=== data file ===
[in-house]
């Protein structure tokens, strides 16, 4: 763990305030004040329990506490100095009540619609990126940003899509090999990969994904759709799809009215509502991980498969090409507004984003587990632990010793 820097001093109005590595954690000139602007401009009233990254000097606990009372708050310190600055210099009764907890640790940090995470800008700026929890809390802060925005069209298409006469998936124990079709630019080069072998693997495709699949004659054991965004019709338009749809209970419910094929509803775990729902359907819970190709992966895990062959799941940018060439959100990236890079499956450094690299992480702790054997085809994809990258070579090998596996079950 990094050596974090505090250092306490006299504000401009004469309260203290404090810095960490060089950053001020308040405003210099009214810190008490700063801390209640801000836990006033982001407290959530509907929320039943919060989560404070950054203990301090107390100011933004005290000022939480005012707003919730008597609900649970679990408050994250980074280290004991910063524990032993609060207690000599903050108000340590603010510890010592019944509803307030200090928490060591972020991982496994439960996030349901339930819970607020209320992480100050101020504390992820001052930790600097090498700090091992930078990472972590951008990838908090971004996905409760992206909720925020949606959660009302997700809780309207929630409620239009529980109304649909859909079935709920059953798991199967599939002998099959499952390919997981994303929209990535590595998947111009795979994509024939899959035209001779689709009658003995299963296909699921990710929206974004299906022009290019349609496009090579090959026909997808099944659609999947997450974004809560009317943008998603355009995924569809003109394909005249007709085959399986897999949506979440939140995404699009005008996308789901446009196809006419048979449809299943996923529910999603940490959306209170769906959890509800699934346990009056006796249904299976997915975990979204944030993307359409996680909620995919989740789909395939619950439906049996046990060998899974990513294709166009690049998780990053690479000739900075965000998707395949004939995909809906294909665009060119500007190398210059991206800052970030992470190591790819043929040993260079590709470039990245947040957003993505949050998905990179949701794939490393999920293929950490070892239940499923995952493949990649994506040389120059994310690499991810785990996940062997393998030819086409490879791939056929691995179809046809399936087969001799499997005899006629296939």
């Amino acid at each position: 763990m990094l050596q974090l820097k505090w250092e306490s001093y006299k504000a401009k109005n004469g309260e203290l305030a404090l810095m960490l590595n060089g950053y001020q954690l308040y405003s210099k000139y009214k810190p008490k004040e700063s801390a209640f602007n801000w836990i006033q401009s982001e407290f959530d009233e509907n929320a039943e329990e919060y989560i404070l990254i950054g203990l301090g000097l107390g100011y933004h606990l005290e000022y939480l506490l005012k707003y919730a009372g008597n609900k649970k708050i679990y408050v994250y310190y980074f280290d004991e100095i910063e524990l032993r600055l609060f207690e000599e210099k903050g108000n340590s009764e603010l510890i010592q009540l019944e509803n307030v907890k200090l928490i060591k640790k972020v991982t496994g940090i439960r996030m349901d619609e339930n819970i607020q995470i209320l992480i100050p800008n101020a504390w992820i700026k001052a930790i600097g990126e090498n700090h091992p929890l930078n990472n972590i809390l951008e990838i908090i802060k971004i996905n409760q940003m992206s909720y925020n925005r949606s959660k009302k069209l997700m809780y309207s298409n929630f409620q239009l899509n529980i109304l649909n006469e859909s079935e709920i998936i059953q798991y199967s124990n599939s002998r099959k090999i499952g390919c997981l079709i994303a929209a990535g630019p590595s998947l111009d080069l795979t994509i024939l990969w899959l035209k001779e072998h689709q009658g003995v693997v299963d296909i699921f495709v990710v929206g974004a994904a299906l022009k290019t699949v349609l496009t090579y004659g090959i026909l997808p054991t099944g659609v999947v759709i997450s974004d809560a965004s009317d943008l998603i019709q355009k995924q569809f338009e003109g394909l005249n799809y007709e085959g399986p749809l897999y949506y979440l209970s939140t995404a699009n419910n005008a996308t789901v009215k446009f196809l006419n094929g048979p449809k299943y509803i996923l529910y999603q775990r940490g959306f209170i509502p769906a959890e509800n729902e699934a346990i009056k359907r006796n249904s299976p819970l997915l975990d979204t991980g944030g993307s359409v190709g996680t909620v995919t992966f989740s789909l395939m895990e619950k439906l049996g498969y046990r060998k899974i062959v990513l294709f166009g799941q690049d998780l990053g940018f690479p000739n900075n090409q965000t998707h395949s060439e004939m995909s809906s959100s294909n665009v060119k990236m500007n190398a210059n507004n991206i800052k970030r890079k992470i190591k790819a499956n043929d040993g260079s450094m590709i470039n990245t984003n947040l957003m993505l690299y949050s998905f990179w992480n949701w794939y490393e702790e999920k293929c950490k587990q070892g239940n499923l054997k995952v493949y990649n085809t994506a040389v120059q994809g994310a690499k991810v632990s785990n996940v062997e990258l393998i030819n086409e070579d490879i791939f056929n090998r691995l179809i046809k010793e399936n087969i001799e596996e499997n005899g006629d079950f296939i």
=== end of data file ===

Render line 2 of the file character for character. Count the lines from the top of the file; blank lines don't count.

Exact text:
């Protein structure tokens, strides 16, 4: 763990305030004040329990506490100095009540619609990126940003899509090999990969994904759709799809009215509502991980498969090409507004984003587990632990010793 820097001093109005590595954690000139602007401009009233990254000097606990009372708050310190600055210099009764907890640790940090995470800008700026929890809390802060925005069209298409006469998936124990079709630019080069072998693997495709699949004659054991965004019709338009749809209970419910094929509803775990729902359907819970190709992966895990062959799941940018060439959100990236890079499956450094690299992480702790054997085809994809990258070579090998596996079950 990094050596974090505090250092306490006299504000401009004469309260203290404090810095960490060089950053001020308040405003210099009214810190008490700063801390209640801000836990006033982001407290959530509907929320039943919060989560404070950054203990301090107390100011933004005290000022939480005012707003919730008597609900649970679990408050994250980074280290004991910063524990032993609060207690000599903050108000340590603010510890010592019944509803307030200090928490060591972020991982496994439960996030349901339930819970607020209320992480100050101020504390992820001052930790600097090498700090091992930078990472972590951008990838908090971004996905409760992206909720925020949606959660009302997700809780309207929630409620239009529980109304649909859909079935709920059953798991199967599939002998099959499952390919997981994303929209990535590595998947111009795979994509024939899959035209001779689709009658003995299963296909699921990710929206974004299906022009290019349609496009090579090959026909997808099944659609999947997450974004809560009317943008998603355009995924569809003109394909005249007709085959399986897999949506979440939140995404699009005008996308789901446009196809006419048979449809299943996923529910999603940490959306209170769906959890509800699934346990009056006796249904299976997915975990979204944030993307359409996680909620995919989740789909395939619950439906049996046990060998899974990513294709166009690049998780990053690479000739900075965000998707395949004939995909809906294909665009060119500007190398210059991206800052970030992470190591790819043929040993260079590709470039990245947040957003993505949050998905990179949701794939490393999920293929950490070892239940499923995952493949990649994506040389120059994310690499991810785990996940062997393998030819086409490879791939056929691995179809046809399936087969001799499997005899006629296939």